Body of Liberties provided that ‘‘no man shall be twice sentenced by civil justice for one and the
same crime, offense, or trespass.’’
Over one hundred years later, in 1784, New Hampshire became the first state to protect against
double jeopardy in its Bill of Rights15, proclaiming that ‘‘no subject shall be liable to be tried,
after an acquittal, for the same crime or offense.’’ James Madison’s16 proffering at the
Constitutional Convention five years later was strikingly similar to the previous colonial
offerings declaring that ‘‘no personal shall be subject, except in case of impeachment, to more
than one trial, or one punishment for the same offense.’’ Yet, it was not until 1790 in the
Pennsylvania Declaration of Rights that a phrase resembling our modern phraseology appeared.
The Pennsylvania Declaration of Rights succinctly stated that ‘‘no person shall, for the same
offense, be twice put in jeopardy of life or limb.’’ From these ideals sprang the modern
protection contained in twenty simple words.
In modern times, remnants of double jeopardy exist in many countries, including Australia,
Canada, the United Kingdom, parts of Asia, and the United States. In fact, protection against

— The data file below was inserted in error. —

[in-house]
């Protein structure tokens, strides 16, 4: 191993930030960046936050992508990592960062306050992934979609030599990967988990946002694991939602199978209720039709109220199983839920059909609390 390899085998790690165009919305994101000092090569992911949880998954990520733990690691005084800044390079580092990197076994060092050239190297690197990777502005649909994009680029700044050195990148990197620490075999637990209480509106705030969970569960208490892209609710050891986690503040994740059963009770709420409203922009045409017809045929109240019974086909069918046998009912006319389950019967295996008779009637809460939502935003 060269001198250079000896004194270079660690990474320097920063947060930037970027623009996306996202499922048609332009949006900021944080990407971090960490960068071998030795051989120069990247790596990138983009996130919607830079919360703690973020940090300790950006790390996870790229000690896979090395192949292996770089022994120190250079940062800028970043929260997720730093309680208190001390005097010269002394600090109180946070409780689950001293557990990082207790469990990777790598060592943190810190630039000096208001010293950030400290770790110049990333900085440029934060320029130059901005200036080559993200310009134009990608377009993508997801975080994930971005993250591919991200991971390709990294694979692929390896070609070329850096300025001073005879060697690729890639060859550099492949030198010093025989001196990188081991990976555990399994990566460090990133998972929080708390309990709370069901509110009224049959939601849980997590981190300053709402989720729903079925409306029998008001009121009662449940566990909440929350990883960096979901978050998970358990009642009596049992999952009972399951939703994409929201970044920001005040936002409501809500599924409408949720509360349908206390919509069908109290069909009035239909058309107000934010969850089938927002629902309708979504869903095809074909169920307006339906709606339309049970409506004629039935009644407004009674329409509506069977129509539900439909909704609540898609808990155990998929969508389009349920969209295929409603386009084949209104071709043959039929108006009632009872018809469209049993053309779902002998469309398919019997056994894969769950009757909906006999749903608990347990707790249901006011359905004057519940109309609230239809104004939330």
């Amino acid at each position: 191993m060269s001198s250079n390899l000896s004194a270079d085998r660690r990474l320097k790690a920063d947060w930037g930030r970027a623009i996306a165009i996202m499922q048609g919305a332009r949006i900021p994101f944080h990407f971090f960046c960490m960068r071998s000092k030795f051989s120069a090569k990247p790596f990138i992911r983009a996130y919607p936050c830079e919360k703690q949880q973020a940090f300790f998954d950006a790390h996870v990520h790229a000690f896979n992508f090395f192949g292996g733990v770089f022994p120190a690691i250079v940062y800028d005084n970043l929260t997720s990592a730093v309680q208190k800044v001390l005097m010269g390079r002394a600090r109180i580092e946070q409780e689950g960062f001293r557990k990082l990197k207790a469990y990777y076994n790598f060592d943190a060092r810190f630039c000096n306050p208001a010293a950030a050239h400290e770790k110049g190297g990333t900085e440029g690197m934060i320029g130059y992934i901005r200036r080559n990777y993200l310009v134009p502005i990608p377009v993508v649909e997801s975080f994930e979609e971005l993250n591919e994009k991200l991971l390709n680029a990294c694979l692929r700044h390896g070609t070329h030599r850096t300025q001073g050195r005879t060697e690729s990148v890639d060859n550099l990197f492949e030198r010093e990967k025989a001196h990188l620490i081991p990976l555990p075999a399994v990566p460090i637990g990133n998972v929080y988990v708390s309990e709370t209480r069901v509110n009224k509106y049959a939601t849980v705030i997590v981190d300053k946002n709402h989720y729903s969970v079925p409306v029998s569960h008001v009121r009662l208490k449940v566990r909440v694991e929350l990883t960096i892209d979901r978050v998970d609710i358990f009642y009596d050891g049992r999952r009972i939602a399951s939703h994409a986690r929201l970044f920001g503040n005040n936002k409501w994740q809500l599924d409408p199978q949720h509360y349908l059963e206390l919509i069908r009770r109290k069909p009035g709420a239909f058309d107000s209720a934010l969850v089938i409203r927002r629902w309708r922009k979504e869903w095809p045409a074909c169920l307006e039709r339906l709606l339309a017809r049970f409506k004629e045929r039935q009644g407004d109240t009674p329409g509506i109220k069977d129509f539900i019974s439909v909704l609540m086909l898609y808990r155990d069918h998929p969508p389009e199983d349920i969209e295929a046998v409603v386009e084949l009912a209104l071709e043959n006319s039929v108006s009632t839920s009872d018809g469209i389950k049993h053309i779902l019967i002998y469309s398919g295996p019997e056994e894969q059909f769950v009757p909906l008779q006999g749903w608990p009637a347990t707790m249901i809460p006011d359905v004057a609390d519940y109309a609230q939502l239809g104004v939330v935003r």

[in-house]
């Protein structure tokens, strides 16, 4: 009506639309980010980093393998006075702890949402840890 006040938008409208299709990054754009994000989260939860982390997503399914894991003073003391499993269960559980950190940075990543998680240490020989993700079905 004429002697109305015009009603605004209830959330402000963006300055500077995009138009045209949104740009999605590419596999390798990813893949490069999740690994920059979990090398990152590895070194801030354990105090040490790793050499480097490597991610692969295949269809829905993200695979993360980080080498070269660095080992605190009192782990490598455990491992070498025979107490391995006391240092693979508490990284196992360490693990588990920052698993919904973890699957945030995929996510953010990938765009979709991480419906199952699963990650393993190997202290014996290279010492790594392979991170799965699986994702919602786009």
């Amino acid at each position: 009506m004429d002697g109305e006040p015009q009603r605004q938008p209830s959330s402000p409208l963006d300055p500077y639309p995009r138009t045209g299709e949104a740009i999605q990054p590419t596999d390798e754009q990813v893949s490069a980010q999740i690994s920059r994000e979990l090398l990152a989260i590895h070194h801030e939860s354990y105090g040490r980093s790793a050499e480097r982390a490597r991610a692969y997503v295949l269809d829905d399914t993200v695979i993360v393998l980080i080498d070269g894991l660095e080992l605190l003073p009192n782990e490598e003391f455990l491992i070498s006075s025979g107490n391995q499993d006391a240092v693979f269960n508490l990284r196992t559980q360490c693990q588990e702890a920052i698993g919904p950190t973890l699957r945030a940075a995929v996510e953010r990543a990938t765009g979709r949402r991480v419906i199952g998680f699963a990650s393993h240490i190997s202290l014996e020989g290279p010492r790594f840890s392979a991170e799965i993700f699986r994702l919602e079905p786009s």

double jeopardy is now provided for in the International Covenant on Civil and Political Rights
and the European Union Constitution and numerous documents governing international criminal
tribunals, including the International Criminal Tribunal for Yugoslavia, the International
Criminal Tribunal for Rwanda, and the nascent International Criminal Court. There are
significant differences, however, between the English and American perspective of precisely
when ‘‘jeopardy’’ attaches. The English rule, which retains the common-law approach, limits
application of double jeopardy to instances in which a defendant has been acquitted or convicted.
In other words, the English rule requires a full, completed trial. In contrast, the American rule
attaches jeopardy as soon as the jury is sworn, in a jury trial, or when the prosecution offers its
first piece of evidence in a trial before the court. Thus, the concept of jeopardy attaches much